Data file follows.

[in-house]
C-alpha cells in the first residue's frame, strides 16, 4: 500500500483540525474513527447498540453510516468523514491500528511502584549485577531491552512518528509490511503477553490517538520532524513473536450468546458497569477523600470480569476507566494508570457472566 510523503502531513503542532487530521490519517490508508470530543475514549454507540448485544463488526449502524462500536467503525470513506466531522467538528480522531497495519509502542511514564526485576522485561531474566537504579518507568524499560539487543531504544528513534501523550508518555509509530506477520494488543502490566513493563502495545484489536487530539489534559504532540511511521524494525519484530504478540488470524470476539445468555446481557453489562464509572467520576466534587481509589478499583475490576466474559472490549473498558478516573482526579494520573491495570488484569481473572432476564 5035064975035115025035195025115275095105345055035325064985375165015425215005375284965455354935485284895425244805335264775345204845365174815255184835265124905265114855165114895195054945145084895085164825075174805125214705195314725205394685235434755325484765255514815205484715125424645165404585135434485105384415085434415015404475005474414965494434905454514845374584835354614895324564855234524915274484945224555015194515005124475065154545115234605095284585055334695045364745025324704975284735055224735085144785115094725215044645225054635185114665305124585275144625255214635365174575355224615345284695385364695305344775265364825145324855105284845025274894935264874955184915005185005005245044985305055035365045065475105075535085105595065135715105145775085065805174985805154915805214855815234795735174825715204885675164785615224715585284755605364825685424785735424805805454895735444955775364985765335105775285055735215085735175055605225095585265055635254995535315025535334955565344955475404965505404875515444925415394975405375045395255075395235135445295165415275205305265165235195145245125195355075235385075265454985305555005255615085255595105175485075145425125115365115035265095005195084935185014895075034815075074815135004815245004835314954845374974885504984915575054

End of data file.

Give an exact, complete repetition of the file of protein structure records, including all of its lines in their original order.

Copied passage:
[in-house]
C-alpha cells in the first residue's frame, strides 16, 4: 500500500483540525474513527447498540453510516468523514491500528511502584549485577531491552512518528509490511503477553490517538520532524513473536450468546458497569477523600470480569476507566494508570457472566 510523503502531513503542532487530521490519517490508508470530543475514549454507540448485544463488526449502524462500536467503525470513506466531522467538528480522531497495519509502542511514564526485576522485561531474566537504579518507568524499560539487543531504544528513534501523550508518555509509530506477520494488543502490566513493563502495545484489536487530539489534559504532540511511521524494525519484530504478540488470524470476539445468555446481557453489562464509572467520576466534587481509589478499583475490576466474559472490549473498558478516573482526579494520573491495570488484569481473572432476564 5035064975035115025035195025115275095105345055035325064985375165015425215005375284965455354935485284895425244805335264775345204845365174815255184835265124905265114855165114895195054945145084895085164825075174805125214705195314725205394685235434755325484765255514815205484715125424645165404585135434485105384415085434415015404475005474414965494434905454514845374584835354614895324564855234524915274484945224555015194515005124475065154545115234605095284585055334695045364745025324704975284735055224735085144785115094725215044645225054635185114665305124585275144625255214635365174575355224615345284695385364695305344775265364825145324855105284845025274894935264874955184915005185005005245044985305055035365045065475105075535085105595065135715105145775085065805174985805154915805214855815234795735174825715204885675164785615224715585284755605364825685424785735424805805454895735444955775364985765335105775285055735215085735175055605225095585265055635254995535315025535334955565344955475404965505404875515444925415394975405375045395255075395235135445295165415275205305265165235195145245125195355075235385075265454985305555005255615085255595105175485075145425125115365115035265095005195084935185014895075034815075074815135004815245004835314954845374974885504984915575054